Continuous Positive Airway Pressure (CPAP) is the leading therapy for sleep apnea. Patients wear a face or nasal mask during sleep directing positive airflow into the throat and/or nasal passage to keep the airway open. Research shows that CPAP decreases daytime sleepiness, especially in those who have moderate to severe sleep apnea.

All of the CPAP units available through Chicago Sleep Center offer lifetime wireless remote access to compliance data through ResMed Airview software. By activating remote monitoring, you can view and change therapy settings anywhere, anytime. This can reduce lengthy phone calls, unnecessary device returns, and unscheduled home visits.

Chicago Sleep Center offers a variety of alternative treatments to sleep apnea including oral appliances, Radiofrequency, Hypoglossal Nerve Stimulation treatment, and more. Be sure to inquire with your Chicago Sleep Center sleep expert to see which CPAP alternative treatment is right for you.

Oral appliance therapy is an effective treatment option for snoring and obstructive sleep apnea (OSA). A custom-fit oral sleep appliance can improve your sleep, restore your alertness, and revitalize your health. Worn only during sleep, an oral appliance fits like a sports mouth guard or an orthodontic retainer. It supports the jaw in a forward position to help maintain an open upper airway.

There are two important points to consider with oral appliances:

  1. Oral Appliance Therapy (OAT) is recommended by the American Academy of Sleep Medicine (AASM) as one of the first-line treatments for patients diagnosed with mild Obstructive Sleep Apnea (OSA). The AASM also recommends oral appliances for patients with moderate to severe OSA, who are unable to tolerate or cannot wear Continuous Positive Airway Pressure (CPAP) devices.
  2. Oral appliances are typically covered by medical insurance benefits but are not covered by dental insurance. Chicago Sleep Center is in-network with most insurances to cover oral appliance devices and oral appliance titration.

As a convenience to our patients, Chicago Sleep Center offers an on-site dentist for easy access to oral appliances.

The Pillar Implant is a minimally invasive treatment option for mild to moderate palatal sleep apnea and snoring. The procedure places three tiny inserts in the patient’s soft palate, causing the palate to stiffen. The stiffening helps to prevent or lessen blockages of the airway—effectively treating sleep apnea and substantially reducing the severity of snoring in most individuals. Pillar inserts are 18 mm in length and made from a woven soft polyester material that has been used for many years in implantable medical products. The Pillar Procedure is conducted in a single, short, in-office setting using local anesthetic and is completely reversible.

Our office-based nasal procedures include minimally invasive techniques to improve the nasal airway, such as the Nasal Valve Procedure and Radiofrequency Turbinate Reduction (RFTR).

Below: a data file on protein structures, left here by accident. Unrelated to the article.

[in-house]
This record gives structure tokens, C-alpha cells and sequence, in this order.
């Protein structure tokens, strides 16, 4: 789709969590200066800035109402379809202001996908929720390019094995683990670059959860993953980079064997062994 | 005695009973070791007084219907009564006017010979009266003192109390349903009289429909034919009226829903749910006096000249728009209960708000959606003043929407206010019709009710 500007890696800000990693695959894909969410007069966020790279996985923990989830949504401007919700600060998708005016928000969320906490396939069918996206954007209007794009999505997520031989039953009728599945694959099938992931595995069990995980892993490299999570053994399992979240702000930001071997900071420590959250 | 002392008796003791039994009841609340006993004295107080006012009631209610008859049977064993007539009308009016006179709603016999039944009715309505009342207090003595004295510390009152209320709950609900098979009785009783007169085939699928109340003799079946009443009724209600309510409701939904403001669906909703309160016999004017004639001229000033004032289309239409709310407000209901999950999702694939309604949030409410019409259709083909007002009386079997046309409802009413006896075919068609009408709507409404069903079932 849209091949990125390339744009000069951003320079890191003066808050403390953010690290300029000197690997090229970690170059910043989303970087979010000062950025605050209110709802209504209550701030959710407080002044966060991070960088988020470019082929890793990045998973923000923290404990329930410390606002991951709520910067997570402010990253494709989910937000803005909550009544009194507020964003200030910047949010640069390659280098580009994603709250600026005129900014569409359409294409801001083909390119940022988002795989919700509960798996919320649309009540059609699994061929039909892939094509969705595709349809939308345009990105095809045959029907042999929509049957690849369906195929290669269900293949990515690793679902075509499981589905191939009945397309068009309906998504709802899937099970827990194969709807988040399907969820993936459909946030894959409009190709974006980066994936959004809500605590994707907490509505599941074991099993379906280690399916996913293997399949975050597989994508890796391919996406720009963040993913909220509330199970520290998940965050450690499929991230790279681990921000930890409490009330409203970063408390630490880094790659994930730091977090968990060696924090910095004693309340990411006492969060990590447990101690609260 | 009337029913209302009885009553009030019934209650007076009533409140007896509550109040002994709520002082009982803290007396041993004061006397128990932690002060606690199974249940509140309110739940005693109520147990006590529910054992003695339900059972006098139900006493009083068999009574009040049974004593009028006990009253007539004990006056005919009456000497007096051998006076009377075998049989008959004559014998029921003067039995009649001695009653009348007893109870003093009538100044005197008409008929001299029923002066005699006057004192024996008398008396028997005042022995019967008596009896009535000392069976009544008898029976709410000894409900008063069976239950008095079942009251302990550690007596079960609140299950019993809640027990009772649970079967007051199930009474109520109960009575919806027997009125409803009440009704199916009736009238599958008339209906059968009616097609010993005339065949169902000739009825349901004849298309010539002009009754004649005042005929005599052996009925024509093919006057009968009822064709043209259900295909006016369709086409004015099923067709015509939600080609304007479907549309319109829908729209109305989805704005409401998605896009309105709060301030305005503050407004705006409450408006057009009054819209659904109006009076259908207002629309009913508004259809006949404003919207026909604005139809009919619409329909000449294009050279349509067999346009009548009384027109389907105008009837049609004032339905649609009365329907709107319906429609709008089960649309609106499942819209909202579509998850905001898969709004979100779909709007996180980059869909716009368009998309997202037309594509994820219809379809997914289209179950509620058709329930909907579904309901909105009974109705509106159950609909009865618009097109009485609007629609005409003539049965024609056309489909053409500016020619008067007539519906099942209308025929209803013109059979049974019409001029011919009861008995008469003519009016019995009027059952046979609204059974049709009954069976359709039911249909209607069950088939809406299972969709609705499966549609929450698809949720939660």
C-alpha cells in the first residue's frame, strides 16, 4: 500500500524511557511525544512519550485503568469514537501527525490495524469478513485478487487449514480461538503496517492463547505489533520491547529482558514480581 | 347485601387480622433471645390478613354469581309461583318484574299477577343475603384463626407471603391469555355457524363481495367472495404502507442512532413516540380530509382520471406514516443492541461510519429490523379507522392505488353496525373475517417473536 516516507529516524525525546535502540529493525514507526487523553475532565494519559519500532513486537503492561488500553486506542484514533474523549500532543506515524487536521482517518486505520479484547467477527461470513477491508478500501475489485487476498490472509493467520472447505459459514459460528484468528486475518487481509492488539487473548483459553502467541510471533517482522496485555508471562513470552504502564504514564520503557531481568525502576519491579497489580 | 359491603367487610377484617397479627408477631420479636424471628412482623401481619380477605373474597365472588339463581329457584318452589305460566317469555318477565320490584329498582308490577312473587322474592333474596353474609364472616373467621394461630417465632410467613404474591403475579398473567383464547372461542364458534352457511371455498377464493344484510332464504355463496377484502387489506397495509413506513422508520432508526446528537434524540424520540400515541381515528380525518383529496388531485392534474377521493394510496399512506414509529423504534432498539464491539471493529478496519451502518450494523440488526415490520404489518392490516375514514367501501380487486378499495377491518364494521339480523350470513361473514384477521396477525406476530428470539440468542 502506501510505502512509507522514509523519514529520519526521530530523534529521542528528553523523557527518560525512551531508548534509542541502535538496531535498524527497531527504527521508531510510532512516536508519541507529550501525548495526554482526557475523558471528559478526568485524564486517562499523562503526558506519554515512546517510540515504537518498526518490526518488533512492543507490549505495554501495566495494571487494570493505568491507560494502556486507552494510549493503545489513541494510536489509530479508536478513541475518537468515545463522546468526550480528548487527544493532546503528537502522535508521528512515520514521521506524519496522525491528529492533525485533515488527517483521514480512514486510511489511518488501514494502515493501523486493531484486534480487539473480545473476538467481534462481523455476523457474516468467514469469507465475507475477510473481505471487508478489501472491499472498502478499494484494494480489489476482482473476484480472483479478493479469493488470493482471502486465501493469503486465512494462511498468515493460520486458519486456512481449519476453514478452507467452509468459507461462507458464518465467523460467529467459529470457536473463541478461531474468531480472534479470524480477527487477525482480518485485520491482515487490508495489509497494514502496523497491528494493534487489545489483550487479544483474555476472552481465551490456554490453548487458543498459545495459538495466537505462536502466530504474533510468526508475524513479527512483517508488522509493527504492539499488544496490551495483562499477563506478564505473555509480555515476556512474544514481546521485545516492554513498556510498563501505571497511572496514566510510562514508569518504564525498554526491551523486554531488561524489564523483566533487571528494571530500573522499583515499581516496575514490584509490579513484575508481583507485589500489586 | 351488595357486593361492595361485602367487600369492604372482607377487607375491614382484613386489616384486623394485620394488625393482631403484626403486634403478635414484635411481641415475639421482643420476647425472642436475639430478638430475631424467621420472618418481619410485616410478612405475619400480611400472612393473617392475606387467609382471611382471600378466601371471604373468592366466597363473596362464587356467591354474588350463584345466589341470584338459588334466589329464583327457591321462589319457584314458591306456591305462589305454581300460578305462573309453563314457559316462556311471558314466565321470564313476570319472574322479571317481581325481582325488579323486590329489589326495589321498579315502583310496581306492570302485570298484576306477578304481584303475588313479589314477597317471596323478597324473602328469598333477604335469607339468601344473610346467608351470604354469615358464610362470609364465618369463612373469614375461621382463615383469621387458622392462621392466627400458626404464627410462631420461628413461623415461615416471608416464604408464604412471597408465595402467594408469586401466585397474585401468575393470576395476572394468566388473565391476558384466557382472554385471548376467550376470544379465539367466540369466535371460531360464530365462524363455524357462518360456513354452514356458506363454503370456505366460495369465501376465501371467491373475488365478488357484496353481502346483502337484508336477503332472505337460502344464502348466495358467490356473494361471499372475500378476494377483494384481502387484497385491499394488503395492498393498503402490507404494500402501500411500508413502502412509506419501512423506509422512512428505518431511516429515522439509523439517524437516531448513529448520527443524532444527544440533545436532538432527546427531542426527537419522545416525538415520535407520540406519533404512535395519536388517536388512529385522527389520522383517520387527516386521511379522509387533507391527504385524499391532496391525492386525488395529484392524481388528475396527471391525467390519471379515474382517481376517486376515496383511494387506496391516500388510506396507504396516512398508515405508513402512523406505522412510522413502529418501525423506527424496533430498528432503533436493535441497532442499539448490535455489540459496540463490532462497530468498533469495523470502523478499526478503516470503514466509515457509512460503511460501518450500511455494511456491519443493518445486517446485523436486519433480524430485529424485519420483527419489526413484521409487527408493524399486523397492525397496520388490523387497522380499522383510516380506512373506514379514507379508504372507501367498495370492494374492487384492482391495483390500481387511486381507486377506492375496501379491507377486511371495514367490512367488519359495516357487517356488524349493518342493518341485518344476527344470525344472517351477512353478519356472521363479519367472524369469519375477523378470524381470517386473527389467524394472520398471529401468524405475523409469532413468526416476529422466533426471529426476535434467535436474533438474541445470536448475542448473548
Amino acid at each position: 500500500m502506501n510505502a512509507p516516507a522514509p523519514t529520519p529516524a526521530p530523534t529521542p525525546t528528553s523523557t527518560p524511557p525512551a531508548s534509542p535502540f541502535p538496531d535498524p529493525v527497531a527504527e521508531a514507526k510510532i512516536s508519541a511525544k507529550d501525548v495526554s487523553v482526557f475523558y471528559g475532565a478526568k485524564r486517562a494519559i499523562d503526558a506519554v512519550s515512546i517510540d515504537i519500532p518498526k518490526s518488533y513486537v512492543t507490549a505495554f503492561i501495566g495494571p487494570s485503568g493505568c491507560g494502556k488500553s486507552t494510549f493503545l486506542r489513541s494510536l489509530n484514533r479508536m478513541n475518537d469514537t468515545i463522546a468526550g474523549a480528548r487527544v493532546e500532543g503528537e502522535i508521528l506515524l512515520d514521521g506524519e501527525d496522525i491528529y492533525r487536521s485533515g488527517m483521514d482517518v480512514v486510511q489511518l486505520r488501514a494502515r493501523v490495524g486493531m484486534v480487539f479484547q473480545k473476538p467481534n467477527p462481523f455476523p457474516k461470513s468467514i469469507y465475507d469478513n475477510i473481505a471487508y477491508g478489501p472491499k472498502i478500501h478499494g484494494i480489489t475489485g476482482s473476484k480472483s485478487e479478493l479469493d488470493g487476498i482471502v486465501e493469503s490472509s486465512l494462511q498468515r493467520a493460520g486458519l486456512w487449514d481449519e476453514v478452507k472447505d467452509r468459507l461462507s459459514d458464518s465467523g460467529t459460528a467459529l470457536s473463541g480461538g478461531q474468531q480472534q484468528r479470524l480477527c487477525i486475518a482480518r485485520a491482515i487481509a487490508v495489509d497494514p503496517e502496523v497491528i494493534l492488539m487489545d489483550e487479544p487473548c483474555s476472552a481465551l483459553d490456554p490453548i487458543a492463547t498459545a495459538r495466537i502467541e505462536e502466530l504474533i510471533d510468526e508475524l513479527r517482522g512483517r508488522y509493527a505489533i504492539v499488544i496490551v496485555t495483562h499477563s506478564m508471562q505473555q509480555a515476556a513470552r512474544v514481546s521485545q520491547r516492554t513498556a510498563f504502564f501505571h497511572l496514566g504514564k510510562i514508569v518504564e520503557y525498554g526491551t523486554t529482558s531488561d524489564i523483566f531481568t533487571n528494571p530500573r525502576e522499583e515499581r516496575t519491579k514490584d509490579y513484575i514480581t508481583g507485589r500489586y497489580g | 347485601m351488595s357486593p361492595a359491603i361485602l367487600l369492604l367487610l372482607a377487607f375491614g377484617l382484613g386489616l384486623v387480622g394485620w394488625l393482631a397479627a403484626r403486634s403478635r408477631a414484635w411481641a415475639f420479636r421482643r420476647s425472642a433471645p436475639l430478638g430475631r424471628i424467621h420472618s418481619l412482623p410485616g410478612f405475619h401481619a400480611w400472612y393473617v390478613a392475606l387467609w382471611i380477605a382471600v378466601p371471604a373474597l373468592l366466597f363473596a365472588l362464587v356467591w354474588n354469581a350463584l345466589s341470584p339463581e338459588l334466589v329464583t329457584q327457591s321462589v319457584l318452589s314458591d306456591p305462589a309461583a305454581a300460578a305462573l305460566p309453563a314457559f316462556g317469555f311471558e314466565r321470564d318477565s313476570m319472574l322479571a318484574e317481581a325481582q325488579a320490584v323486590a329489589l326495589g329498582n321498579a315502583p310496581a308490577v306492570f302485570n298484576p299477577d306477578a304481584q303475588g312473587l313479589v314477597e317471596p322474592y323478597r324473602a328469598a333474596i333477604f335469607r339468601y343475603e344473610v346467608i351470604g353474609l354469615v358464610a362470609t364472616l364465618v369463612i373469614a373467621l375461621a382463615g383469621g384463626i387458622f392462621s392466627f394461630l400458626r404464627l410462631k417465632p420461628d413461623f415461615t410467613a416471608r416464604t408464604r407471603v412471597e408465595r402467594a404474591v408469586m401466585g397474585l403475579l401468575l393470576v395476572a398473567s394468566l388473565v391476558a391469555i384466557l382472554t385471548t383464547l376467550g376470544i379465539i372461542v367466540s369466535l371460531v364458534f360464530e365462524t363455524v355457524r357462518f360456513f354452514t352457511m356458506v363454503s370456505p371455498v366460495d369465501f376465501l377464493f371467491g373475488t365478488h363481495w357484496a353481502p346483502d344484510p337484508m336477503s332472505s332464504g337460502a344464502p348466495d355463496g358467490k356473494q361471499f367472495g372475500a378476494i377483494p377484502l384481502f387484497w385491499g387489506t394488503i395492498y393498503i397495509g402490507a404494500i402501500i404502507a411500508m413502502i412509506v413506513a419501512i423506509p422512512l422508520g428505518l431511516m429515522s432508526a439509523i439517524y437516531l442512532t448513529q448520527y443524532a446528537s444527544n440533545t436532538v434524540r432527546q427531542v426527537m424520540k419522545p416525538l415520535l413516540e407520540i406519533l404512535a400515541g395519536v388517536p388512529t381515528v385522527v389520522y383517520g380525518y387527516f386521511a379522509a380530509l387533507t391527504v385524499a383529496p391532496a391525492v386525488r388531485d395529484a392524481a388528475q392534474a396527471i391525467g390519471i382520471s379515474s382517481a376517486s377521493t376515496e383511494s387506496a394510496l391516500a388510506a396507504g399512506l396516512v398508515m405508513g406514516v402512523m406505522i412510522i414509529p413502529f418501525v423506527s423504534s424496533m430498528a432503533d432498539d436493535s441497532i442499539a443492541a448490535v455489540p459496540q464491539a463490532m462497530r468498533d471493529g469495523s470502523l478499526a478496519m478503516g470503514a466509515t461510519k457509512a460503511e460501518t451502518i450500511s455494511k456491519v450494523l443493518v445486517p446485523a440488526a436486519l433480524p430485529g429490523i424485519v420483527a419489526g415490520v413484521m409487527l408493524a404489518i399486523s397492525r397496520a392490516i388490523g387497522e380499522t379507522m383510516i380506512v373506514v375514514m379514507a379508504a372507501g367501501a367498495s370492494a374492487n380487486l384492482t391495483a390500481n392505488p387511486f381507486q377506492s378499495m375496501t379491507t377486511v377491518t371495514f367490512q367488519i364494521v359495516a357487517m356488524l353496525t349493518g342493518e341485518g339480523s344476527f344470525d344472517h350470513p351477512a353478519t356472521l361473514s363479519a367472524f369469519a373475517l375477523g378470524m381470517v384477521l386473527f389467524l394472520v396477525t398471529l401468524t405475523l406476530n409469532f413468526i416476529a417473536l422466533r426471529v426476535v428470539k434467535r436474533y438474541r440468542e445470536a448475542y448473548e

RFTR is a minimally invasive surgical option that can reduce tissue volume in a precise, targeted manner. This technique uses radiofrequency to create lesions within the submucosal tissue of the turbinate, reducing tissue volume with minimal impact on surrounding tissues. RFTR differs fundamentally from traditional methods by using low-power radiofrequency energy to provide a relatively quick and painless procedure for tissue coagulation.

Radiofrequency is a minimally invasive, outpatient procedure which reduces and tightens excess tissue in the upper airway responsible for obstructive sleep apnea, including the base of tongue which is the most difficult to treat source of the obstruction.

Over a period of three to eight weeks the treated tissue is reabsorbed, leading to volume reduction and improved airway obstruction. The procedure itself typically takes 30 to 45 minutes, with only 2 to 4 minutes of actual energy delivery.

Behavior modification techniques or Cognitive Behavioral Therapy (CBT) are aimed at changing sleep habits and scheduling factors, as well as misconceptions about sleep and insomnia, that perpetuate sleep difficulties. In fact, the recent National Institute of Health state-of-the-science meeting on insomnia concluded that CBT is a safe and effective means of managing chronic insomnia and its effects.

Cognitive behavioral therapy for insomnia includes regular, often weekly, visits to a clinician, who will give the patient a series of sleep assessments, ask the patient to complete a sleep diary, and work with the patient in sessions to help change the way the patient sleeps.

CBT may also include Stimulus Control Instructions which are created by looking at the patient’s sleep habits and pinpointing different actions that may be prohibiting sleep. Additionally, the process is tailored with Sleep Hygiene Education, a customized list of things one should and should not do in order to sleep.

In the event that more conservative treatments have failed, surgical techniques to alleviate airway obstruction are often straightforward and effective.

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